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Homosexuality and Religion
by Jessica Coblentz
A large room in Benson Memorial Center overflowed with students-sitting on chairs, standing in doorways, and even squatting on the floor, listening attentively to the panel, "Homosexuality and Religion," the first of a year long student discussion series entitled Faith, Sex, and Ethics. Sponsored by the Markkula Center for Applied Ethics through their support of my Hackworth Fellowship, the discussion I facilitated last month explored the ways in which religion informs students' moral views on homosexuality.
Initially, it may be no surprise that an event concerning this topic drew crowds-homosexuality has long been a popular and controversial topic in the public sphere. Yet there was something unique about this particular occasion. The crowd was not drawn to the event to hear famous activists or well-published intellectuals. Rather, it was their peers, senior Katy Erker and junior Cole Li, who would provide the evening's insightful perspectives.
The discussion explored religion and homosexuality by examining the ways in which scripture, religious community, and personal conscience inform these students' ethical positions for or against homosexuality. Each student panelist gave a five-minute presentation on the topic, and then took questions from the audience.
Erker, a sociology major and the director of the Santa Clara Community Action Program (SCCAP), spoke candidly about the complications of being a Catholic in support of the Lesbian, Gay, Bisexual, and Transgender (LGBT) community. While acknowledging biblical readings used to condemn homosexuality, she spoke of alternative interpretations that enrich her position on the issue. Admittedly distancing herself from the Vatican's authority, Erker preferred the vital role of her local religious community in ethical discernment. She noted Santa Clara's compassionate atmosphere as an aid to her confident Catholic position in support of homosexuality, citing Campus Ministry's open participation in SCU's Safe Space program as an example.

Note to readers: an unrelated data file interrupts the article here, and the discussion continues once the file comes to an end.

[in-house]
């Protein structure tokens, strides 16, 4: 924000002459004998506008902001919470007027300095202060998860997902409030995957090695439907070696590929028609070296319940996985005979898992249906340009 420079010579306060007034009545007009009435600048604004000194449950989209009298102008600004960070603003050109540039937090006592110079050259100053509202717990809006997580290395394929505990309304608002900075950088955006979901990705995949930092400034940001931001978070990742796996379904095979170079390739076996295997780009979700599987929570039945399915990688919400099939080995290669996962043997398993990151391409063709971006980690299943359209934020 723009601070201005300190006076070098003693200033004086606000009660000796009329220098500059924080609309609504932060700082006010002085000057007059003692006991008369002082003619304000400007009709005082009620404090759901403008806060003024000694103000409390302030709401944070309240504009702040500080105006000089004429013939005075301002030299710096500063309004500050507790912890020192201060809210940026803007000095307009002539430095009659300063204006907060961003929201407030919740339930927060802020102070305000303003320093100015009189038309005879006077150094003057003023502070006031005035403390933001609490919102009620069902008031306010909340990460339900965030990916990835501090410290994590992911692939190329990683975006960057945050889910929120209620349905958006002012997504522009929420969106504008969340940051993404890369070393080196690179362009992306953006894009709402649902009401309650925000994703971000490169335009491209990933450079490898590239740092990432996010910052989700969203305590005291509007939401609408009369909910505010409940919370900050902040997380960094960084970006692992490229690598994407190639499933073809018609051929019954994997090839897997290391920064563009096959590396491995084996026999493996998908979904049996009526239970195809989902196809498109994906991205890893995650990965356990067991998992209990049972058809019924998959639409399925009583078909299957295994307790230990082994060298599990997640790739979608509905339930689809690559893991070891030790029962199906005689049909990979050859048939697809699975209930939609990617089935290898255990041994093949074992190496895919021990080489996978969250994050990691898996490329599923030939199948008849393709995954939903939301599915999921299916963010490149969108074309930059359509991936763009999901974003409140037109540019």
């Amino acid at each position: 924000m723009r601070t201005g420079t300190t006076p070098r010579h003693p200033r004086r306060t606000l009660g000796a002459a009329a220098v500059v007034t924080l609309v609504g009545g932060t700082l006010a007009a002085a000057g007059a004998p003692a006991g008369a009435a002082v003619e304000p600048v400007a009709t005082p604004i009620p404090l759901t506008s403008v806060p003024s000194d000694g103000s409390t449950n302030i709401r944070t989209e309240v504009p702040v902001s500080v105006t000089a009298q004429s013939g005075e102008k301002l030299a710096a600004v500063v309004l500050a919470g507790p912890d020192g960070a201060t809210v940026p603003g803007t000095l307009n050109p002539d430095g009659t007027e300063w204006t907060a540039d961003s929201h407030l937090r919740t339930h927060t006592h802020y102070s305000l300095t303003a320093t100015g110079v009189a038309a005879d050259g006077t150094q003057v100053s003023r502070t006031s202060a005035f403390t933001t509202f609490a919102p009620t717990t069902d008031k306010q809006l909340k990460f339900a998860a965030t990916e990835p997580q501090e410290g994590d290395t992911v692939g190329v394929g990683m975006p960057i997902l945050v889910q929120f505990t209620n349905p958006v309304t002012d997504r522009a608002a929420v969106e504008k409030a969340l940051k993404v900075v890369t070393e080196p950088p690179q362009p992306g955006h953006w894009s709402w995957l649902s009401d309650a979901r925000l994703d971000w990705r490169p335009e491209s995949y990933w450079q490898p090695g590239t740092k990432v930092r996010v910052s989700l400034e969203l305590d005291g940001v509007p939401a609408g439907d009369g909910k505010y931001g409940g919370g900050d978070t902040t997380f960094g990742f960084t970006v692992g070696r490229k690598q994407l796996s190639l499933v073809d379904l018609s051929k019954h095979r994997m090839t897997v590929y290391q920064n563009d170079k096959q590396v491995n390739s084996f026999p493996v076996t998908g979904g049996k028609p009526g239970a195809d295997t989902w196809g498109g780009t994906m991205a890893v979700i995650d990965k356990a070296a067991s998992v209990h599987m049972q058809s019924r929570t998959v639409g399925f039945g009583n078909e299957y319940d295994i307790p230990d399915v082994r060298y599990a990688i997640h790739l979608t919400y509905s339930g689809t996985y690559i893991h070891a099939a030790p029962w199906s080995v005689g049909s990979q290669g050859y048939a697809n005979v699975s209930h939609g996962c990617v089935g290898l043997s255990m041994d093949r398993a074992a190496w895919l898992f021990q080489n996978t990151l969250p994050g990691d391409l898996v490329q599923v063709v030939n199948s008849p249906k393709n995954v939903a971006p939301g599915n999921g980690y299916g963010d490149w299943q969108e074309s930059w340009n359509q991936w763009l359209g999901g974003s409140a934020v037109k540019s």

Cole Li, an electrical engineering and mathematics double major and a leader in SCU's Core Christian Fellowship, identified himself as an evangelical Christian and a biblical literalist, with a position against homosexuality. Recognizing his opinion as unpopular amid a campus he perceives to be generally accepting of homosexuality, Li emphasized the necessity of his loyal adherence to the message he finds in scripture. Serious Christians read the text literally, he explained, thus necessarily occupying a stance against homosexuality. Yet Li also stressed the importance of loving homosexuals despite their sexual identity or behavior. This, too, is a biblical imperative in his eyes. Regarding the influence of his religious community, Li said he has never encountered a discussion of homosexuality in either his local church or his religious group at SCU, though he deemed this an important pursuit for the future.
Following the presentations, the audience provided a half hour of thoughtful responses and questions. One student inquired as to whether shifts in social taboos would affect one's views on homosexuality. Another asked Li and Erker about how sex scandals among church leadership had impacted their views. It was clear throughout the discussion that students were deeply invested in the complex ethical discussion at hand, often incorporating their own experiences into the questions they proposed. Furthermore, the sincere questions made it clear that students revered the honest perspectives of their classmates, even when they were of an opposing viewpoint. In light of the name-calling and polemical assertions common to public debate in our world, this impressed me a great deal.
As the event concluded it was clear that Santa Clara students are actively and passionately engaging in ethical discernment concerning religion and homosexuality. Moreover, they are able to engage this debate publicly in a very thoughtful manner.
In the hours and days following "Homosexuality and Religion" numerous students voiced their appreciation for this type of peer discussion, inquiring when another such event would take place.
The next presentation in the series will be "Pre Marital Sex, Faith, and the Santa Clara University Student: Students Speak on Navigating Conscience and Religious Traditions, " Monday, January 28.
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